Rick Maese of the Washington Post
A decade ago, they were the best of the best, by all accounts, on the precipice of greatness. They had been graded, assigned stars and sent off to college with the highest of expectations. So 10 years later, what became of the elite group of high school football players who were tabbed as the nation’s top 100 prospects?
Football offers no guarantees, even to the most promising high school seniors of 2007, as designated by the recruiting site Rivals. Wednesday is National Signing Day, the first day recruits can commit formally to a college program. On that day every year, they’re all promising athletic stars, but a decade later, their paths have splintered in all directions. They’re celebrities, coaches, cops and convicts. They sell cars and houses, and many have had to reinvent themselves several times over.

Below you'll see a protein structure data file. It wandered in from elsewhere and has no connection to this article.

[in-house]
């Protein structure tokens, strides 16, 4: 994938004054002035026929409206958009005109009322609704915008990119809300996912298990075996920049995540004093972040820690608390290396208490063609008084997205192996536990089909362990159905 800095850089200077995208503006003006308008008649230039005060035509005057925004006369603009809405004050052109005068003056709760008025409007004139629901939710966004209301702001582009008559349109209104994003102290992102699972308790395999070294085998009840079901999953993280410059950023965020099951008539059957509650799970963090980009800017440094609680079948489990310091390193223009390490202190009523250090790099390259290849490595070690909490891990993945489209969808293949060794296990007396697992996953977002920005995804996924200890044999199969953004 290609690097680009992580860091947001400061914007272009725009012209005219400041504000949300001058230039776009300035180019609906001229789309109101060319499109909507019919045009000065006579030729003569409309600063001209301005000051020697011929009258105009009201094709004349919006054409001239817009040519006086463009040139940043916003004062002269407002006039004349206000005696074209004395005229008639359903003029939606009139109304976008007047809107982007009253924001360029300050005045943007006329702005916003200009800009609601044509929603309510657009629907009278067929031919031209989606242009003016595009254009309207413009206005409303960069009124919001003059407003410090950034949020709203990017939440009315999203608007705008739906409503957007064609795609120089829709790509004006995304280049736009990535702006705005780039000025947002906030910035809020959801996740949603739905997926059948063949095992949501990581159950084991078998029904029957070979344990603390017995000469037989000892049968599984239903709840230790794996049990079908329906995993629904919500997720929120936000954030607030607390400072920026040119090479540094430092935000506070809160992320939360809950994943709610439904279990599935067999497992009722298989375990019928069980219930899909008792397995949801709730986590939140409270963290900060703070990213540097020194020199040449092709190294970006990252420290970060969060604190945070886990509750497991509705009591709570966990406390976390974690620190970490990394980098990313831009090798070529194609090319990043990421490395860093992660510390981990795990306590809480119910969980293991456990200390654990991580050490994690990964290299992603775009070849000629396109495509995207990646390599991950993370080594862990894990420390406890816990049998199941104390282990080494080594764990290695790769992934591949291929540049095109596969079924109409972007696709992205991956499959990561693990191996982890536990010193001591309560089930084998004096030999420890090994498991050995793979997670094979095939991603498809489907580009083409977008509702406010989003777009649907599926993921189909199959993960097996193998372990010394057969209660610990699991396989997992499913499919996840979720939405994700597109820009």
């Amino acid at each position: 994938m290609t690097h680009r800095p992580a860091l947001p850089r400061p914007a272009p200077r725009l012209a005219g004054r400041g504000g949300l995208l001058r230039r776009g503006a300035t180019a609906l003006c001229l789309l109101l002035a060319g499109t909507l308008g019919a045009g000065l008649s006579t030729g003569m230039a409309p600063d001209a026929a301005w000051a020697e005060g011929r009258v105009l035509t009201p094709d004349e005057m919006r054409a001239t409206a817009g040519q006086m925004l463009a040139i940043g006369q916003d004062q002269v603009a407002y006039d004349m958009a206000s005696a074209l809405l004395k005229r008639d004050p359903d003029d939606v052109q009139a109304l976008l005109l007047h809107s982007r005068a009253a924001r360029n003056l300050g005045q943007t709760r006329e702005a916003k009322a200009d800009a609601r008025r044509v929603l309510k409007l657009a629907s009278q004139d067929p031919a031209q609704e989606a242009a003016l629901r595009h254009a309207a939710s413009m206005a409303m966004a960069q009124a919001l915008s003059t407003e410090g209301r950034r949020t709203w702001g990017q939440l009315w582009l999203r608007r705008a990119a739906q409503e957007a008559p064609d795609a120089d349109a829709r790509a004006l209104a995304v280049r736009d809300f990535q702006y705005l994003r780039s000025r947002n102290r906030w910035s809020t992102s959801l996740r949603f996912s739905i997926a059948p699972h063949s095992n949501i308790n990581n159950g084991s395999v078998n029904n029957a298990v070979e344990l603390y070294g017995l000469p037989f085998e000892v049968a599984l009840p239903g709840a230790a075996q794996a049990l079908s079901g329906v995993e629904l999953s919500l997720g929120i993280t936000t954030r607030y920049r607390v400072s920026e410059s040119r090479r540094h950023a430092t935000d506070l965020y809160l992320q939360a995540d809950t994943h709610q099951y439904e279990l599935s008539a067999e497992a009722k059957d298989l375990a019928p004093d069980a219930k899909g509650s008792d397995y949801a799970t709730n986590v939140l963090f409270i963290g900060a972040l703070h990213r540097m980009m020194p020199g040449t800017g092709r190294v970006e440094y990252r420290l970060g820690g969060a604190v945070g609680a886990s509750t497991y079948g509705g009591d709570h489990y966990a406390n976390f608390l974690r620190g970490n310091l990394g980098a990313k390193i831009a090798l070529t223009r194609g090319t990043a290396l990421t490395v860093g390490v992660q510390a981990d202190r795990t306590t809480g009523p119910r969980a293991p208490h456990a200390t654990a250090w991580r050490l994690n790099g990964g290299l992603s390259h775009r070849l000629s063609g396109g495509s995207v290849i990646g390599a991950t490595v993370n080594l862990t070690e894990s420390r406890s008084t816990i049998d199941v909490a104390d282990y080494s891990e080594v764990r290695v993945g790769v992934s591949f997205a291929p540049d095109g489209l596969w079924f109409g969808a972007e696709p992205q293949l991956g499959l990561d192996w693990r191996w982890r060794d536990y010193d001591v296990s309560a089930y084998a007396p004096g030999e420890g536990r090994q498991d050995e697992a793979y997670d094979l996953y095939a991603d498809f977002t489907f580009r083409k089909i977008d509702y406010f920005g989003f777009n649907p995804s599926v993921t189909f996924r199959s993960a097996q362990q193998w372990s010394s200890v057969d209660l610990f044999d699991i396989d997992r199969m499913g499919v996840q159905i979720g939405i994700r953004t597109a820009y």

Of the top 100 in 2007, 39 eventually were drafted into the NFL. Twenty are still in the league. Seven made the Pro Bowl. Four are dead.
Twenty-six transferred to other schools. And at least one-third obtained